CAP Pushes Back on Ethics Panel Report

At the Tuesday, November 12 County Commissioners’ meeting, the county’s ad hoc Ethics Review Panel gave its report. The panel recommended no substantive changes to the existing Ethics Commission or Ethics Ordinance, and made those recommendations without any meaningful public input. In response, CAP Chair Kira Hamman spoke on behalf of the organization at the November 18 Commissioners’ meeting. What follows is a version of the comments made there that was sent as a letter to the editors of the Herald-Mail on November 25 but has yet to appear.

 

To the Editors:

We are writing on behalf of Citizens Above Partisanship, a nonpartisan political action committee focused on encouraging cooperative government in Washington County.

One of our organization’s key priorities is ethics in local government, and we are very concerned about the county’s existing Ethics Commission and Ethics Ordinance. Members of ethics commissions should never be under the authority of the same elected officials they are charged to investigate, as they currently are in Washington County. Furthermore, as recent incidents in county government illustrate, unethical actions do not always involve financial gain, yet that is all the current ordinance addresses. Finally, there is no mechanism currently in place to enforce penalties for ethics violations, and this lack of enforcement leads directly to a lack of accountability.

We were hopeful last year when Commissioners Meinelschmidt and Keefer chose to focus on these issues and appointed an ad hoc Ethics Review Panel to review and revise the county’s commission and ordinance. We were subsequently dismayed, following the commission’s November 12 meeting, that the panel’s report recommended no substantive changes to either the structure of the commission or the ordinance itself.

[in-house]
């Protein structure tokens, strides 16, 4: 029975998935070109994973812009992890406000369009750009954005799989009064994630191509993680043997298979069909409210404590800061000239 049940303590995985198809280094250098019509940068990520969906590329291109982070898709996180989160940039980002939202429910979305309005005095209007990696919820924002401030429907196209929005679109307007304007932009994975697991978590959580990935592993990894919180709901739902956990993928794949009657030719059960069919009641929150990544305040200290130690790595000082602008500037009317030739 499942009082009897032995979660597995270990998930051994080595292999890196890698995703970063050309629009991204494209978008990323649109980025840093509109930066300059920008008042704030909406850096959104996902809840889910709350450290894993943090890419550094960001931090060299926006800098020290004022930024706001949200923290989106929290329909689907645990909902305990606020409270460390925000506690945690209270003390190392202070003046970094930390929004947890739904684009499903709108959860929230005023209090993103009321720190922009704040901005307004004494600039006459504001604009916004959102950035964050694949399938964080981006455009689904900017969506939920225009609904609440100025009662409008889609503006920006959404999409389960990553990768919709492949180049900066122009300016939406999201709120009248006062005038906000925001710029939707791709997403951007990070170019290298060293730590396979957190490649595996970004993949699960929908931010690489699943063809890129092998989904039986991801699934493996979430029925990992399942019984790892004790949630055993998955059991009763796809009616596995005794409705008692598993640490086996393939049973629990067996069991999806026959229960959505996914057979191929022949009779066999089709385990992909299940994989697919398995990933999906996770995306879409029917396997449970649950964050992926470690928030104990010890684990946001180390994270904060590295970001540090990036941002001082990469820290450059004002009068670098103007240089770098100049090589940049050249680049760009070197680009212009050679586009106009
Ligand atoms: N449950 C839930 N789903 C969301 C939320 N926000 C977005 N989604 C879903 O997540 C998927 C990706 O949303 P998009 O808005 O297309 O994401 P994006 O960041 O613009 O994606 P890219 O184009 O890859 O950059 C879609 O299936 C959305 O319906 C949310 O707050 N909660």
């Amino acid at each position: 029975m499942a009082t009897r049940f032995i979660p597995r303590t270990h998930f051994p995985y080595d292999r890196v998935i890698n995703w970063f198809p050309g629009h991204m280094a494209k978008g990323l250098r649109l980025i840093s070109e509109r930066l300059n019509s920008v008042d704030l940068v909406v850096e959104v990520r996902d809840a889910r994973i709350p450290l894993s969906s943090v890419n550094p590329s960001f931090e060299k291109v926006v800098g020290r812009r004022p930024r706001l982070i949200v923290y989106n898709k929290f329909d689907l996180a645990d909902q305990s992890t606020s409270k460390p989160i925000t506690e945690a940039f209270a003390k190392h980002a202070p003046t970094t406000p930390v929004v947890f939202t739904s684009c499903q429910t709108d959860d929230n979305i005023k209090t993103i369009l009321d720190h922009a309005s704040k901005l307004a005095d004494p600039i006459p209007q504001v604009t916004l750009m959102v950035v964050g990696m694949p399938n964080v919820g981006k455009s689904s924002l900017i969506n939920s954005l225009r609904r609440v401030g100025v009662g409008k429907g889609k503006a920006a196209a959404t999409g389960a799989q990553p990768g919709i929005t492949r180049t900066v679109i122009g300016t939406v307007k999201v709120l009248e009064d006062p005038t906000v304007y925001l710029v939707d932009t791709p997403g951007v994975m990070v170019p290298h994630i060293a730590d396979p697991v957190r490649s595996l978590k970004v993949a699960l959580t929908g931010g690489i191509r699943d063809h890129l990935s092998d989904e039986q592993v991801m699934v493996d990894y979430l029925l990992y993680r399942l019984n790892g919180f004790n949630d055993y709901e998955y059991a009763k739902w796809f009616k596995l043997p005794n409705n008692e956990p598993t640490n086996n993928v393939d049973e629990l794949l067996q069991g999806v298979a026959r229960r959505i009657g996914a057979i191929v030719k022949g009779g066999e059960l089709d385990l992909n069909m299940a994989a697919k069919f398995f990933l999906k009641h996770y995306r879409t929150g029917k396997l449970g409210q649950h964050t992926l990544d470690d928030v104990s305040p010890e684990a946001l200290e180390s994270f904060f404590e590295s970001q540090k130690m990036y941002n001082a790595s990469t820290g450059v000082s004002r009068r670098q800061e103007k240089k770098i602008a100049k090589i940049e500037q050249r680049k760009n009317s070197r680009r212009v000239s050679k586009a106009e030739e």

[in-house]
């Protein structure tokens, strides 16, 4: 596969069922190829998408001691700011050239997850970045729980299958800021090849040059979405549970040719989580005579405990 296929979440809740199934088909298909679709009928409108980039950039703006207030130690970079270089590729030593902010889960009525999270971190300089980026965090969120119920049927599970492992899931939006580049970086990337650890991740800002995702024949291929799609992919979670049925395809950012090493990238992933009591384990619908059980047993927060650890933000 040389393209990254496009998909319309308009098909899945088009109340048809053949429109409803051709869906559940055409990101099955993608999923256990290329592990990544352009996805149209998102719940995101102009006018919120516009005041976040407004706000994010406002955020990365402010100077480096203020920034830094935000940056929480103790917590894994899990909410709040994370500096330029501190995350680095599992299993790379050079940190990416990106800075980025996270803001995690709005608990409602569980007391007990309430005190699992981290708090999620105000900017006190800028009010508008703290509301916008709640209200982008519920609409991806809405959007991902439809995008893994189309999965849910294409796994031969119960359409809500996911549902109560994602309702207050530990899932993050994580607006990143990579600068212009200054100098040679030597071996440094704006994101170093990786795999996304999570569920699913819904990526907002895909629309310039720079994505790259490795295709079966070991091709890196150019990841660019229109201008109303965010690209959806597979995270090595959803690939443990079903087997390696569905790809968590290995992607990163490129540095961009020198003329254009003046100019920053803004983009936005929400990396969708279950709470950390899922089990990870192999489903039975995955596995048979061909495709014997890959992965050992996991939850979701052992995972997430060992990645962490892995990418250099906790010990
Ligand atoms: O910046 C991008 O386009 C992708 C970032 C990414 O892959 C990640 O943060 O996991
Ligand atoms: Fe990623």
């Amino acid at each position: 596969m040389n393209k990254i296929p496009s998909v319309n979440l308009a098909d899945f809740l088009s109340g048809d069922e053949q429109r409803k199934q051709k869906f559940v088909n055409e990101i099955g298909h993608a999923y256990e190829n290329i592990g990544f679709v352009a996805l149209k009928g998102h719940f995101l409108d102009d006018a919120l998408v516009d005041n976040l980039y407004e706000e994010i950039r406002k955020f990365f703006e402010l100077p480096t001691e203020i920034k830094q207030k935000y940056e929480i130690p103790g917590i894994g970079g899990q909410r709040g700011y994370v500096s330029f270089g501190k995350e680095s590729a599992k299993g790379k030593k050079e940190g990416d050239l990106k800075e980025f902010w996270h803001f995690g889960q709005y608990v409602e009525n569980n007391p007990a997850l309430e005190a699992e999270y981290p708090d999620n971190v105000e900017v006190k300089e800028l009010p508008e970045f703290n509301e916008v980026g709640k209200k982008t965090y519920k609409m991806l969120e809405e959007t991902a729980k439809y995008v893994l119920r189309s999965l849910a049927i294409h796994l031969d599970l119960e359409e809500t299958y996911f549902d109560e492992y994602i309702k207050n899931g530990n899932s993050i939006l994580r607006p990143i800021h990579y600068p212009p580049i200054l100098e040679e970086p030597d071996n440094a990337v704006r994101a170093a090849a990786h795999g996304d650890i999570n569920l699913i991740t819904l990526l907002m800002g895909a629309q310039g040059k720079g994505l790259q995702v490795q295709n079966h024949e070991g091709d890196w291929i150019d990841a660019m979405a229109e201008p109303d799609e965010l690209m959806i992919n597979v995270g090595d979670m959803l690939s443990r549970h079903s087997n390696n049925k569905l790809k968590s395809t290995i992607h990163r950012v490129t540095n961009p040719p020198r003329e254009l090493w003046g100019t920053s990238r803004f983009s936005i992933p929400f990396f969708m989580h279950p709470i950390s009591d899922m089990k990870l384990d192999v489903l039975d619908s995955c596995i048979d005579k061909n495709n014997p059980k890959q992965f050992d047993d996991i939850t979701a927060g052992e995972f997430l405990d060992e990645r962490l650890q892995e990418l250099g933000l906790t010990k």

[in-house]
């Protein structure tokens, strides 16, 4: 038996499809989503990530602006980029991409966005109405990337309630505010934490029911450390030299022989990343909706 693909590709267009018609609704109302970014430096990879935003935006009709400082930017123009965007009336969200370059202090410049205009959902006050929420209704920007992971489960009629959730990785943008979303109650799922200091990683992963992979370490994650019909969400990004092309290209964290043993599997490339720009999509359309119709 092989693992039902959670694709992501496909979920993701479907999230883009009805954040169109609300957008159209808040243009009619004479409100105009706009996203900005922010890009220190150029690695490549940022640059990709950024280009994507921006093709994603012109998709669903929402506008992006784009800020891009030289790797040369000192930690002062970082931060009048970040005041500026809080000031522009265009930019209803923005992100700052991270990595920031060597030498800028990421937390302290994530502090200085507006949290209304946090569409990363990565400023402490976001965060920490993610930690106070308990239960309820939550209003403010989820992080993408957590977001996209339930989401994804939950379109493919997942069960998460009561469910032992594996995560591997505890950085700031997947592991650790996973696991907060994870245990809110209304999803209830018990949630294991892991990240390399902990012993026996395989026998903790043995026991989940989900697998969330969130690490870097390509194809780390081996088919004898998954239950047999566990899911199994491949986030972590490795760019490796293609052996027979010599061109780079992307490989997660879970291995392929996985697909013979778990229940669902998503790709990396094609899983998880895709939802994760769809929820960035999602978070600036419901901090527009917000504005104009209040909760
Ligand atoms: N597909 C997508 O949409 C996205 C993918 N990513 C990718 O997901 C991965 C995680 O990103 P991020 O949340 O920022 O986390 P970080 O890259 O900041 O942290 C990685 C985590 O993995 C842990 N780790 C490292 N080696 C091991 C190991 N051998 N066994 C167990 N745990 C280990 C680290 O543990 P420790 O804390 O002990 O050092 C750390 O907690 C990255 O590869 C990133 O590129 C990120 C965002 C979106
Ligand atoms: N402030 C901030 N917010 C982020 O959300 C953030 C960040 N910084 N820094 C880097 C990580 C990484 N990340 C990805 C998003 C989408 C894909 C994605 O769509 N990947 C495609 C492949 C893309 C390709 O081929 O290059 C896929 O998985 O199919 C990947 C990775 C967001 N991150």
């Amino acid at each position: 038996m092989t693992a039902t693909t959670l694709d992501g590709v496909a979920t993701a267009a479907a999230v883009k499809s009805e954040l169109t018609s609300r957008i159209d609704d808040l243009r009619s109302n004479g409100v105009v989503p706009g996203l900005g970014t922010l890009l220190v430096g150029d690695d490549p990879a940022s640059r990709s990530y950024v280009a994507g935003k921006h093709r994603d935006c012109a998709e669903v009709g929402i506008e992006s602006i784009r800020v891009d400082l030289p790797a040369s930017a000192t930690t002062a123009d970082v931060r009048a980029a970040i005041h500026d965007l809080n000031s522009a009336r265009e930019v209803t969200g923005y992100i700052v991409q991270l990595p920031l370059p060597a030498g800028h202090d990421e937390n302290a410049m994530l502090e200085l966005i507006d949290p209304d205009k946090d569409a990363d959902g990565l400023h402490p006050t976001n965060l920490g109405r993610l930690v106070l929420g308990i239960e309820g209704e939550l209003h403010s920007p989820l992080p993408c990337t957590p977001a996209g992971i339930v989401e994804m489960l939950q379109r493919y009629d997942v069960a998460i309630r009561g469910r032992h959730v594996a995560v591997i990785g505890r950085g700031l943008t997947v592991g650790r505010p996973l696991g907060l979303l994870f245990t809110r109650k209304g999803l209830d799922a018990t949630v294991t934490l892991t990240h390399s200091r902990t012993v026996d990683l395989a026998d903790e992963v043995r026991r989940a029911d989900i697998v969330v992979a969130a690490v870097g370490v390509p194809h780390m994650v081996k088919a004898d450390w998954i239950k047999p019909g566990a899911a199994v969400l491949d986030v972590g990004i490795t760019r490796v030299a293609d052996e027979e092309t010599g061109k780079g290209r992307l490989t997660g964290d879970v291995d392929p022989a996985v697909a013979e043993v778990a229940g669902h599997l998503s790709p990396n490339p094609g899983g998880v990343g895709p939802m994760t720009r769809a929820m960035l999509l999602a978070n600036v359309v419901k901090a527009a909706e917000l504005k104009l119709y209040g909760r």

More concerningly, these recommendations were made with virtually no public input. The panel held one public hearing, on Tuesday, September 10. A small notice of the meeting appeared in the Herald-Mail at the end of the previous week. That’s it.

The hearing was not publicized via the County Commissioners’ email list. It did not appear on the county’s social media channels. No press release was sent out. And neither the hearing nor the minutes of other panel deliberations were, or are, mentioned on the county web site.

Unsurprisingly, nobody went.

Leaving aside how uncomfortably close this comes to a violation of the Maryland Open Meetings Act, it is inconsistent with the principle of transparency in government that we hope and trust the Washington County Commissioners hold dear. Beyond that, even if the hearing had been well-publicized, it failed to garner any input. This should have automatically triggered additional hearings and attempts to collect feedback from the community. Ethics ordinances address the very integrity of our government and cannot meaningfully be discussed, let alone revised, without the participation of community stakeholders.

Therefore, we ask that the commissioners do the following:

    1. Re-convene an ad hoc Ethics Review Panel.
    2. Charge the panel to hold well-publicized meetings at a variety of locations around the county.
    3. Offer a well-publicized and robust option to give input online.
    4. Accept recommendations from the panel only after meaningful input from a diversity of stakeholders has been gathered, and no sooner than 90 days from the beginning of the process.
    5. Finally, make all deliberations public in the form of well-publicized open meetings with publicly available written minutes.

We ask that this process begin immediately.

Sincerely,

Citizens Above Partisanship Executive Committee

 

It is our understanding that the County Commissioners are now considering holding a new public forum to discuss the Ethics Commission and Ordinance. We encourage all CAP members and supporters to reach out to them in support of such a forum, and to attend it if and when it occurs. We will keep you up to date as we hear more.

Ethics Changes in Washington County